A toy ape is placed between candles at the entrance of the zoo in Krefeld, Germany. Picture: Alexander Forstreuter/dpa via AP

Krefeld, Germany - The zoo in the western German city of Krefeld reopened on Friday, two days after a fire destroyed its renowned Great Ape House, killing 30 animals.

Visitors began queueing ahead of the opening at 9 am (0800 GMT). Others lit candles to mark their sorrow over the loss of monkeys and other primates, including chimpanzees, five orangutans and two elderly gorillas.

The Great Ape House caught fire shortly after midnight on Wednesday, apparently after a Chinese lantern had landed on it.

A 60-year-old woman and her two grown-up daughters turned themselves into police in the belief that they had inadvertently caused the fire. They said they had lit five Chinese lanterns, one of which "with a probability bordering on certainty," according to police, had set fire to the ape enclosure.

An exterior view of the destroyed ape house of the zoo in Krefeld, Germany. Three women are under investigation for launching paper sky lanterns blamed for setting off a fire that destroyed an ape house at the zoo, killing more than 30 animals. Picture: Marcel Kusch/dpa via AP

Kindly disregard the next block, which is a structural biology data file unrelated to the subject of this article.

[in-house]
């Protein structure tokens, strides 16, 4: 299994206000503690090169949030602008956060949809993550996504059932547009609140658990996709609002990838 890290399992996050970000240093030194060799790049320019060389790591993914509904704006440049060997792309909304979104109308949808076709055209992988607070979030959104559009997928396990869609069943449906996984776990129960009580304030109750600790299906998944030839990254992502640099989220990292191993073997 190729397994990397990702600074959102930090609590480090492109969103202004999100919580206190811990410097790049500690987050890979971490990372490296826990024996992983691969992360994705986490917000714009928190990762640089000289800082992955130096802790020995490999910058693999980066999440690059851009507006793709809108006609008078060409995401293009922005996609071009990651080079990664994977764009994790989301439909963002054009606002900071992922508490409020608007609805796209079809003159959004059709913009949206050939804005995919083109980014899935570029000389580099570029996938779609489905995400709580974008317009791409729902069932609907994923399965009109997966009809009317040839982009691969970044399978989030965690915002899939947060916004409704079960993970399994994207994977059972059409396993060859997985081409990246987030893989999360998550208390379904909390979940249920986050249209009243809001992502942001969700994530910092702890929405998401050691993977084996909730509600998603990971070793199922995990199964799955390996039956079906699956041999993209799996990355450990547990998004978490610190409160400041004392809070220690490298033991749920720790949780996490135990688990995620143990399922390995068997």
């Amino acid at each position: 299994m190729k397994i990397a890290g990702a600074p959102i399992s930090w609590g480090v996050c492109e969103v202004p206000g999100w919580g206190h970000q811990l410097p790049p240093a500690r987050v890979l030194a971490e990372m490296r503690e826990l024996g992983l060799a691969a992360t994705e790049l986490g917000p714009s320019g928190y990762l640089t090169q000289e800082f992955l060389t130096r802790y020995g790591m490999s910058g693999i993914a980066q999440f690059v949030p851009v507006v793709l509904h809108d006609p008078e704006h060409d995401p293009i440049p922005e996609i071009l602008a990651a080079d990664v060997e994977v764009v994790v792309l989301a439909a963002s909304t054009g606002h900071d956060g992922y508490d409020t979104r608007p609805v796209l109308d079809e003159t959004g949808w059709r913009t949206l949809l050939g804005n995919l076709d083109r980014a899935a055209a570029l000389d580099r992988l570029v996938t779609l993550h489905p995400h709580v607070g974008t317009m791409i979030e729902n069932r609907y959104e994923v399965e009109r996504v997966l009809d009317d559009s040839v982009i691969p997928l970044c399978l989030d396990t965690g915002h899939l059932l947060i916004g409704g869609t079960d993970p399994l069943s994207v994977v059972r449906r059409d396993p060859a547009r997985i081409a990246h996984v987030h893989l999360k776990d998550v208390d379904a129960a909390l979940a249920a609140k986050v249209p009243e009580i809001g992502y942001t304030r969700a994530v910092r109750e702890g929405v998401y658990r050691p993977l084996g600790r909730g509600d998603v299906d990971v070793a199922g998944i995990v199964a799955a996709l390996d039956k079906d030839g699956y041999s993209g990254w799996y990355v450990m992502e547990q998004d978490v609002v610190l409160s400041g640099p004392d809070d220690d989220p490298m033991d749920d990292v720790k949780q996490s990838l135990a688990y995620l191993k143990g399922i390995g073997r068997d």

The women are now being investigated for negligent arson and could face up to five years in prison or a fine if they are found guilty.

People mourn outside the zoo in Krefeld after a monkey house burned down. Picture: Thilo Schmuelgen/Reuters
Firefighters hold candles outside the zoo in Krefeld after a monkey house burned down. Picture: Thilo Schmuelgen/Reuters
A toy monkey is seen between flowers and candles outside the zoo of Krefeld. Picture: Thilo Schmuelgen/Reuters
People mourn outside the zoo in Krefeld after a monkey house burned down. Picture: Thilo Schmuelgen/Reuters

They said they had ordered the Chinese lanterns online, without realizing that they were illegal across most of Germany.

Krefeld Zoo said it had received thousands of donations, as well as offers of assistance from other German zoos.

dpa